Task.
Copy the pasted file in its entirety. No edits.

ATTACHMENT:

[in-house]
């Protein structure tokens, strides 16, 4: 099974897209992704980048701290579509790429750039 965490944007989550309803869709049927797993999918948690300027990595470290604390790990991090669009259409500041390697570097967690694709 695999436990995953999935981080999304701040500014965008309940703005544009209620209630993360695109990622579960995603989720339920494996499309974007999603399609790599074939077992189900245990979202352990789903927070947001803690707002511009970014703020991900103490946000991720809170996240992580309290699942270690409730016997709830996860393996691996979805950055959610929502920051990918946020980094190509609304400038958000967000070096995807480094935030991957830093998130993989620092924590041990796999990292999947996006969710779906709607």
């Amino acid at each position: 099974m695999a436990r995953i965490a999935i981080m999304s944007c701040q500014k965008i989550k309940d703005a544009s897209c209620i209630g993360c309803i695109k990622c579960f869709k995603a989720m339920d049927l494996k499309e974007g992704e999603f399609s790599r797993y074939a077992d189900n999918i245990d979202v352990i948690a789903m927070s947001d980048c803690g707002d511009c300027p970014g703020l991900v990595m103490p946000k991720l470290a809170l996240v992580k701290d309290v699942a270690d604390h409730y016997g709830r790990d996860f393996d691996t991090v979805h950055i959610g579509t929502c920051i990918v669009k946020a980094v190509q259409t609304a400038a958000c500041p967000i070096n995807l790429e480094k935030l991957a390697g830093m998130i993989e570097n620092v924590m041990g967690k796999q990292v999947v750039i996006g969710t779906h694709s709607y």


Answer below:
[in-house]
């Protein structure tokens, strides 16, 4: 099974897209992704980048701290579509790429750039 965490944007989550309803869709049927797993999918948690300027990595470290604390790990991090669009259409500041390697570097967690694709 695999436990995953999935981080999304701040500014965008309940703005544009209620209630993360695109990622579960995603989720339920494996499309974007999603399609790599074939077992189900245990979202352990789903927070947001803690707002511009970014703020991900103490946000991720809170996240992580309290699942270690409730016997709830996860393996691996979805950055959610929502920051990918946020980094190509609304400038958000967000070096995807480094935030991957830093998130993989620092924590041990796999990292999947996006969710779906709607």
């Amino acid at each position: 099974m695999a436990r995953i965490a999935i981080m999304s944007c701040q500014k965008i989550k309940d703005a544009s897209c209620i209630g993360c309803i695109k990622c579960f869709k995603a989720m339920d049927l494996k499309e974007g992704e999603f399609s790599r797993y074939a077992d189900n999918i245990d979202v352990i948690a789903m927070s947001d980048c803690g707002d511009c300027p970014g703020l991900v990595m103490p946000k991720l470290a809170l996240v992580k701290d309290v699942a270690d604390h409730y016997g709830r790990d996860f393996d691996t991090v979805h950055i959610g579509t929502c920051i990918v669009k946020a980094v190509q259409t609304a400038a958000c500041p967000i070096n995807l790429e480094k935030l991957a390697g830093m998130i993989e570097n620092v924590m041990g967690k796999q990292v999947v750039i996006g969710t779906h694709s709607y």